Sunday, 28 April 2013

John: a Sunday Shoe Story

Later that day I got to thinking about relationships. 

There are those that open you up to something new and exotic, those that are old and familiar, those that bring up lots of questions, those that bring you somewhere unexpected, those that bring you far from where you started, and those that bring you back. 

But the most exciting, challenging and significant relationship of all is the one you have with yourself. And if you can find someone to love the you you love, well, that's just fabulous.

~ Carrie Bradshaw, Sex & the City: An American Girl in Paris, Part Deux

Thursday, 25 April 2013

Sunshine? Oh, there it goes...

Well we had a few hours of decent sunlight & warmth today, so maybe that means the weather is breaking? Not that it was warm enough to sit outside without a sweater... Thankfully I'm totally loving this Billabong one (that I scored from the men's section at Value Village for $5!), so it's all good. The weird face thing graphic kind of matched my book too! Super weird when that happens...


Tuesday, 23 April 2013

Sticks & Stones

When John Galliano was caught on camera saying inappropriate things during a dinner outing in 2011, the public was outraged. Galliano was subsequently fired from his gig running legendary fashion house Christian Dior and it took 2 years for him to begin making a public comeback, so it seems clear that some things just can’t be said. Whether it’s from a sense of libreral guilt, a desire to be politically correct, or an attempt to avoid unnecesary social drama the trend not to say what is on our minds is taking over everything.

It has even become common in the workplace. Many companies have instituted policies which prohibit their employees from speaking about their work – not just on social media, but in every situtation. Even Library and Archives Canada has followed this trend and told their employees to keep mum, which comes as a surprise to many library enthusiasts who are used to hearing about librarys enforcing freedom of information and freedom of speech right alongside.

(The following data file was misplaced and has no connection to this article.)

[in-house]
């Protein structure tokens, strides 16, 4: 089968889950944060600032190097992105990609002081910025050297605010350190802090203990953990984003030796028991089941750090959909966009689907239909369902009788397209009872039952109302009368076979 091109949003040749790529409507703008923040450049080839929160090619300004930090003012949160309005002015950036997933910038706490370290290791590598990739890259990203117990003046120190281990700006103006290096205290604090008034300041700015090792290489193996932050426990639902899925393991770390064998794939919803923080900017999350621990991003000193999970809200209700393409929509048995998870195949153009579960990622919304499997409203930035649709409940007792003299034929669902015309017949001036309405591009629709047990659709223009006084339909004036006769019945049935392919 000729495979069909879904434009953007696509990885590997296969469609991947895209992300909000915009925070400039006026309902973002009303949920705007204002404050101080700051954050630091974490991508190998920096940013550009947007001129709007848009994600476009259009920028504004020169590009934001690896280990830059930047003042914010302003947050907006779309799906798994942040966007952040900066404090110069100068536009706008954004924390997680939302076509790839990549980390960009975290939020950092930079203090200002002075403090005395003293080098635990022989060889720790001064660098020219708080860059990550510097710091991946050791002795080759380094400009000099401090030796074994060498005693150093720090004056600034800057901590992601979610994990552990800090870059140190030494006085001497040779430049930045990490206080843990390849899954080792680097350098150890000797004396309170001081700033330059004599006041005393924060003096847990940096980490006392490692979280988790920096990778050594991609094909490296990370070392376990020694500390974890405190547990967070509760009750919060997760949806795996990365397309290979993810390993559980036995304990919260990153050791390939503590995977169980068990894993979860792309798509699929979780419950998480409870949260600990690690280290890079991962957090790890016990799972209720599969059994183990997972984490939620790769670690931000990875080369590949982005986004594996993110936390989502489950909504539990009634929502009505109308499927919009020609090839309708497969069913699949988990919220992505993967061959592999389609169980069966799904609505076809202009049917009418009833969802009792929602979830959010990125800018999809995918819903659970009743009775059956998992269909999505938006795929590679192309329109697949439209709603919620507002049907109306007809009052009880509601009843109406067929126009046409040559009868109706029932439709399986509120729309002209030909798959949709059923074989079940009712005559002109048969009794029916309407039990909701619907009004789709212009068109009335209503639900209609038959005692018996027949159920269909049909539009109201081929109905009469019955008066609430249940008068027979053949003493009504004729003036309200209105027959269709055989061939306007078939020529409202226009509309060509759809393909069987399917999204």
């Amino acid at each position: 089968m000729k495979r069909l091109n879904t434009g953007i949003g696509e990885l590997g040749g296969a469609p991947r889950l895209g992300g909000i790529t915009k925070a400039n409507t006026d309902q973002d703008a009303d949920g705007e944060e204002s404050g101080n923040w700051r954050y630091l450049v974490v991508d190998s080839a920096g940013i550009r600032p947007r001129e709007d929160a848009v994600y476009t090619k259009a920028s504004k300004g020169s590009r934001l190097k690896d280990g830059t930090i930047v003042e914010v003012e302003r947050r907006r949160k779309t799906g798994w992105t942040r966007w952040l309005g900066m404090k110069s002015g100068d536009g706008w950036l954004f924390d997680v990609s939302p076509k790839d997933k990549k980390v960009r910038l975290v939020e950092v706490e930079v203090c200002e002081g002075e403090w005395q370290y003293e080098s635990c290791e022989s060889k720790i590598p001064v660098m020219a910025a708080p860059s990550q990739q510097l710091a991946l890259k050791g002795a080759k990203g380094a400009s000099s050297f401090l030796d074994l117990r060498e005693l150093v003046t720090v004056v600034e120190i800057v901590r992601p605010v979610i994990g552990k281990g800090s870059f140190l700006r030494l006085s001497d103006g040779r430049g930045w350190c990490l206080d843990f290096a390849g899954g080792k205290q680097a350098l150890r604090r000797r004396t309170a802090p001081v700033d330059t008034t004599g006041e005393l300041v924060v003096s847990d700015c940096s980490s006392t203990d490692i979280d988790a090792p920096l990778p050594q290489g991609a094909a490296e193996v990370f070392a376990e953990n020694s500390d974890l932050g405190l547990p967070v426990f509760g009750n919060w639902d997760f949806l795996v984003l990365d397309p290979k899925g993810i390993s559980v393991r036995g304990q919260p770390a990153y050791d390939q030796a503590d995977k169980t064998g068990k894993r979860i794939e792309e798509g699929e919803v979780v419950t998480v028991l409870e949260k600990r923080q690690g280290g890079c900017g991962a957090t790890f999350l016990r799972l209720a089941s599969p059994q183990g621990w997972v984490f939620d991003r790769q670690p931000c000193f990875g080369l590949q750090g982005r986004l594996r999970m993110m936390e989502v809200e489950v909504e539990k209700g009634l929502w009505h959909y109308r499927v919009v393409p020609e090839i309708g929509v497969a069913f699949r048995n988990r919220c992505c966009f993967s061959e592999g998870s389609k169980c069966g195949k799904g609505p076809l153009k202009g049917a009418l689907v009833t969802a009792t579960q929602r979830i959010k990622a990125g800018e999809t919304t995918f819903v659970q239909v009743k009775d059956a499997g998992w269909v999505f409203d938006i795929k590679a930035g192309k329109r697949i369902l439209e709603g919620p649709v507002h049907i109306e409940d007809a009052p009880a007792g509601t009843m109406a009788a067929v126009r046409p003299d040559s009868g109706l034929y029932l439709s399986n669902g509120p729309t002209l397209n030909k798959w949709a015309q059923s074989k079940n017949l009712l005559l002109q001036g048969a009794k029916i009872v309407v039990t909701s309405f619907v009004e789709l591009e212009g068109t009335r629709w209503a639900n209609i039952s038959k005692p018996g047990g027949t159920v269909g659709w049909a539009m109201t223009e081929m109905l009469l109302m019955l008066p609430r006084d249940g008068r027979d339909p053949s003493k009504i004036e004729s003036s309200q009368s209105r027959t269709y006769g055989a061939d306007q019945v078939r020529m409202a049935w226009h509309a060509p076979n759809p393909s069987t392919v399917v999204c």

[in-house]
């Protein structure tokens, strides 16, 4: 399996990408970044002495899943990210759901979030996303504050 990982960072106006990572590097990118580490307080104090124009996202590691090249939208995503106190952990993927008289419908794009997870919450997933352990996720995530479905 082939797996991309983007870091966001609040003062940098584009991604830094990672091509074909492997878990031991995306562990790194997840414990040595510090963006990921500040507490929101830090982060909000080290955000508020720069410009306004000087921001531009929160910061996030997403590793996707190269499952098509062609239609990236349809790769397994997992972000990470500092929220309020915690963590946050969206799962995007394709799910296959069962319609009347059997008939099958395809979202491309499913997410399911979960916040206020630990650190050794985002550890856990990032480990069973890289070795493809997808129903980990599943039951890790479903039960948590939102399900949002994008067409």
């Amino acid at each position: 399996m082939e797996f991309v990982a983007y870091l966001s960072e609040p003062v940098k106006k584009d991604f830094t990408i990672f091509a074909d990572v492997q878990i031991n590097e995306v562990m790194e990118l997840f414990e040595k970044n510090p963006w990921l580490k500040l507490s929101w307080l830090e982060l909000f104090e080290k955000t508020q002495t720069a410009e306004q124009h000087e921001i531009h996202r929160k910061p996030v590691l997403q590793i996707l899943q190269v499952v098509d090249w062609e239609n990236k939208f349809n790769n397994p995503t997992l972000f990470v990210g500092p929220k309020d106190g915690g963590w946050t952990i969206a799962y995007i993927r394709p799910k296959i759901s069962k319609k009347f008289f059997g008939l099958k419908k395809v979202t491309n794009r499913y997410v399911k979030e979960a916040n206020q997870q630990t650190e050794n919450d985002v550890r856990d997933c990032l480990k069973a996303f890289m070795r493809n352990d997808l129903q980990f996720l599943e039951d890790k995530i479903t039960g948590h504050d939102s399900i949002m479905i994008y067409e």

It’s fine to limit free speech when it comes to derrogatory remarks about race, religion, etc, but when it comes to the workplace what is the benefit? If employees are speaking negatively of their workplaces, shouldn’t that be an indication that there are problems within the organization? If it’s only one person making noise, then maybe they are just a disgruntled employee, but when there is an outcry from a multitude then employers should take stock of whether the complaints have any truth. At least that way the complaints are dealt with rather than being allowed to fester. 

Thursday, 18 April 2013

April Blizzards

I've been praying since early March that the terrible weather we've 
been having in Canada will break, and Spring will finally come 
around. I dearly miss my shorts, open toed shoes, and tanktops. 
This week we've finally started to get some decent weather in 
Halifax, but it's still cold, so the need for a jacket is still imperative. 
Which would suck, except that lighter weight jackets can be super 
cute and are super trendy this Spring so far. Here are three looks I 
created, as inspired by the fantastic jackets made my British rebel 
designer Vivienne Westwood. Whether you want to wear your 
summer dresses early, add a pop of unique colour or texture to your 
outfit, or go classic with moto-style leathers there's a Spring jacket 
for you! 

Audrey Updated
The New Yorker

Tuesday, 16 April 2013

The Wall

Over cocktails the other week I got to talking with one of my girl friends about walls. The emotional kind, that we create to keep the rest of the world out and to keep our personal brand of crazy in. The topic arose when we were discussing a mutual friend’s issues with communication and her subsequent tendency to lash out when she feels like anyone is being even remotely critical of her, and the inevitable comparison was to me (another hot headed girl who doesn’t take negativity very well). It’s no secret that I have a bit of a temper and my fair share of trust issues, and my coping mechanism was to build an emotional wall between myself and the world.